The Behind-The-Scenes Drama On South Park That Had Chef Written Off The Show

Over two decades, "South Park" has gone from Comedy Central's rebellious oddball child to a staple of American pop culture. The show's combination of satirical commentary and gross-out humor proved to be a winning one, and it has gone on to become the longest-running scripted show on cable television, renewed through Season 30 in a staggering $900 million deal as of this year (via USA Today).

Now that the show, much like Eminem or many other things that ruffled feathers during the early 2000s, no longer holds the kind of cultural weight it once did, it's easy to forget the circus of controversy which once surrounded the cartoon. Nothing seemed off-limits, no subject too sacred for creators Matt Stone and Trey Parker to lampoon, and "South Park" inspired protests from multiple groups who felt the show crossed a line.

It was only a matter of time before the conflict became internal, as happened with voice actor Isaac Hayes II, who played the role of Chef. As his name implies, Chef was the cook at the elementary school where much of "South Park" is set. He was beloved by fans for being the lone voice of reason in a show teeming with bizarro characters but ultimately left with bad blood between himself and showrunners Parker and Stone.

Hayes' decision to leave the show happened much differently than you may think, so here's what we now know about the behind-the-scenes drama.

Voice actor Isaac Hayes appeared to split with South Park over Scientology

It all began in 2005, when "South Park" aired an episode entitled "Trapped in the Closet." The Season 9 episode skewered the religion of Scientology and its most prominent adherent, Tom Cruise. The episode wades boldly into controversial waters and not always in good taste. Still, insofar as the episode depicted religion, that depiction was par for the course on a show that belittled Mormonism, Islam, Judaism, and Christianity many times prior. Voice actor Isaac Hayes II, himself a member of the church of Scientology, was at first publicly in support of the story but abruptly turned tack, disavowing the episode and announcing his intention to quit acting on the series. "There is a place in this world for satire, but there is a time when satire ends, and intolerance and bigotry towards religious beliefs of others begins," read an open letter signed by Hayes. For their part, "South Park" showrunners called Hayes exit hypocritical, with Matt stone saying, "He's cashed plenty of checks with our show making fun of Christians."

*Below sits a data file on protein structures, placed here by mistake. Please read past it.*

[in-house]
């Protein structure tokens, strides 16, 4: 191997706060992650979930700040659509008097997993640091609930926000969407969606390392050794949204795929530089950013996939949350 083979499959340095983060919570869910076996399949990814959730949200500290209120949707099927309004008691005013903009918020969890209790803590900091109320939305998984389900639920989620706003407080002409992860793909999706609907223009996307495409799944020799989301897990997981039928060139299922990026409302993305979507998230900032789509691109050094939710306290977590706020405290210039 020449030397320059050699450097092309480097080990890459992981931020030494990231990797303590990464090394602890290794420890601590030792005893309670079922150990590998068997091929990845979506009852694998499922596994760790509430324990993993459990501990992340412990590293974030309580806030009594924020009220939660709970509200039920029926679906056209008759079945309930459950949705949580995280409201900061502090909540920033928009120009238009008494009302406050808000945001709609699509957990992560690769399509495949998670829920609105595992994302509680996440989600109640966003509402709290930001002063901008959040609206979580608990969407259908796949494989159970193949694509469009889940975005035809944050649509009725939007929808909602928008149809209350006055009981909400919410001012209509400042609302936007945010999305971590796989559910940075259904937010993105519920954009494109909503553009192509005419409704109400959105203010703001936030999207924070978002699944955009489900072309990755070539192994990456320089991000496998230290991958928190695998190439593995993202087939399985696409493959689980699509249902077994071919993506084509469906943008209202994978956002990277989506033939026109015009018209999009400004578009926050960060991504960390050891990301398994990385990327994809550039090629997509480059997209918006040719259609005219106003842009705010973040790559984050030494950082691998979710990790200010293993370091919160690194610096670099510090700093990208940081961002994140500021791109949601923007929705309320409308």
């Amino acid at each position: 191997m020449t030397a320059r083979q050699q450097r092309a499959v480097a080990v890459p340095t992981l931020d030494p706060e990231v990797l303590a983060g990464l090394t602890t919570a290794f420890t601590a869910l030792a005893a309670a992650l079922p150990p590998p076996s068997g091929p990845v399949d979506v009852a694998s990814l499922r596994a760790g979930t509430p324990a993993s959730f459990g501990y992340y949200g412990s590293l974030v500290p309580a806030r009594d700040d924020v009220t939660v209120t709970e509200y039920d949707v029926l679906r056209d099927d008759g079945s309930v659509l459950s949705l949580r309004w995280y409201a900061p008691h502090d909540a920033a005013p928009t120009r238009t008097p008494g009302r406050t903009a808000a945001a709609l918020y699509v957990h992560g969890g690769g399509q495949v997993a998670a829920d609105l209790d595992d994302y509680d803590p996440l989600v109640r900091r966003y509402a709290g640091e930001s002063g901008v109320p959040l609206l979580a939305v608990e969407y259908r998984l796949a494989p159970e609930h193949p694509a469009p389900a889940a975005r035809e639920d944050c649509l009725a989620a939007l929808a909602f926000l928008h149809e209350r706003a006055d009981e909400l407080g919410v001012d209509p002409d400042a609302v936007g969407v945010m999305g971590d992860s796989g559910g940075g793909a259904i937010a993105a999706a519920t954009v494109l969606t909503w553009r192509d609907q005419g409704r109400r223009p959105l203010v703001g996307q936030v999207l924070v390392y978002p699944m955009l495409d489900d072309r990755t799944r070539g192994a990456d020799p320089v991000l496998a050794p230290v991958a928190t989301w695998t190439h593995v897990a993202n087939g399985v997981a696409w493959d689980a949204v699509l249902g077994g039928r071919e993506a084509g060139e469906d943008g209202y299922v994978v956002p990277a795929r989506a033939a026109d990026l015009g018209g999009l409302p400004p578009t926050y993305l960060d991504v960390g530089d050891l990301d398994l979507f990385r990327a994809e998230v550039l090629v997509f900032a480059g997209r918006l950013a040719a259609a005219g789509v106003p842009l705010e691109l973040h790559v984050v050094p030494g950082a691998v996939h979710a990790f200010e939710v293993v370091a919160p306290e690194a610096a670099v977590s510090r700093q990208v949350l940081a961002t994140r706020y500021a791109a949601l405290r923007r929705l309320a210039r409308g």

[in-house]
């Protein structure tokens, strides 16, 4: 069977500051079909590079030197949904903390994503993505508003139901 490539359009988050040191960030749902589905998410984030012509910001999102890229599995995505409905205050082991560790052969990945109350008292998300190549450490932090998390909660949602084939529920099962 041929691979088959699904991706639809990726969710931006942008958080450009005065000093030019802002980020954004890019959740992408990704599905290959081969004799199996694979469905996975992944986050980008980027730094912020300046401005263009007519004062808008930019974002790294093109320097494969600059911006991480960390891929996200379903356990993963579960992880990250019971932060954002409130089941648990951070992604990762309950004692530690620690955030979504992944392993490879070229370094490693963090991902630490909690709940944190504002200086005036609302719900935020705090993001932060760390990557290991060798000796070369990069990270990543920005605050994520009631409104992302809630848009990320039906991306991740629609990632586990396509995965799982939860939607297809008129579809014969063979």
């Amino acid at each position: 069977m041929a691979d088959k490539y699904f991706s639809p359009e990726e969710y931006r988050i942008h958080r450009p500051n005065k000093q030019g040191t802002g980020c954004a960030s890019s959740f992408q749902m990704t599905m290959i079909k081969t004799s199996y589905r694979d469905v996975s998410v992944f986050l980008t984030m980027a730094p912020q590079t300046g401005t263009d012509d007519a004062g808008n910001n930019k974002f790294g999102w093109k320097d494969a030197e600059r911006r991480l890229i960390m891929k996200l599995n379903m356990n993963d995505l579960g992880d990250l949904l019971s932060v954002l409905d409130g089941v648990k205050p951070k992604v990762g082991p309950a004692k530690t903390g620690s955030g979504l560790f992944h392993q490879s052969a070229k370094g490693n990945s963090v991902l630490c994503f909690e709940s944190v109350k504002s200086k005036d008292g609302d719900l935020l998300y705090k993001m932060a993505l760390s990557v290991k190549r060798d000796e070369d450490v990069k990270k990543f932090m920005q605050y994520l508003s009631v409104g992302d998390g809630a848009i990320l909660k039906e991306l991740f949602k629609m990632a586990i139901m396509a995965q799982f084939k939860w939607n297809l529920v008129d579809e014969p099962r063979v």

With bridges burned and Hayes's contract released, that would seem to be the end of the story. Hayes died in 2008, but a much more sinister truth came to light years after his death.

Hayes may not have quit "South Park" of his own free will

In a 2016 interview with The Hollywood Reporter, Isaac Hayes III, the voice actor's son, accused the Church of Scientology of having forged his father's letter of resignation while a stroke incapacitated the actor. "Isaac Hayes did not quit 'South Park;' someone quit 'South Park' for him," said the younger Hayes, explaining that his father had suffered a stroke, losing even the ability to speak. "He was in no position to resign under his own knowledge. At the time, everybody around my father was involved in Scientology — his assistants, the core group of people. So someone quit South Park on Isaac Hayes' behalf. We don't know who."

Matt Stone claims that Hayes III's account is correct. "We sort of figured out the whole picture a bit later, but that's totally what happened." His writing partner, Trey Parker, affirmed the allegations as well, saying, "We knew in our hearts there was something way more rotten going on."

Before these new claims came to light at the time of his departure, Parker and Stone gave Chef a humiliating and gruesome death in the "South Park" Season 10 premiere. Even by "South Park" standards, the carnage was shockingly gratuitous. Chef is ripped apart by a bear and a mountain lion and dies while his bowels evacuate — leading many to speculate that the scene was Parker and Stone's way of expressing their ire toward Hayes. It wouldn't be the last time they'd use the show to respond to critics.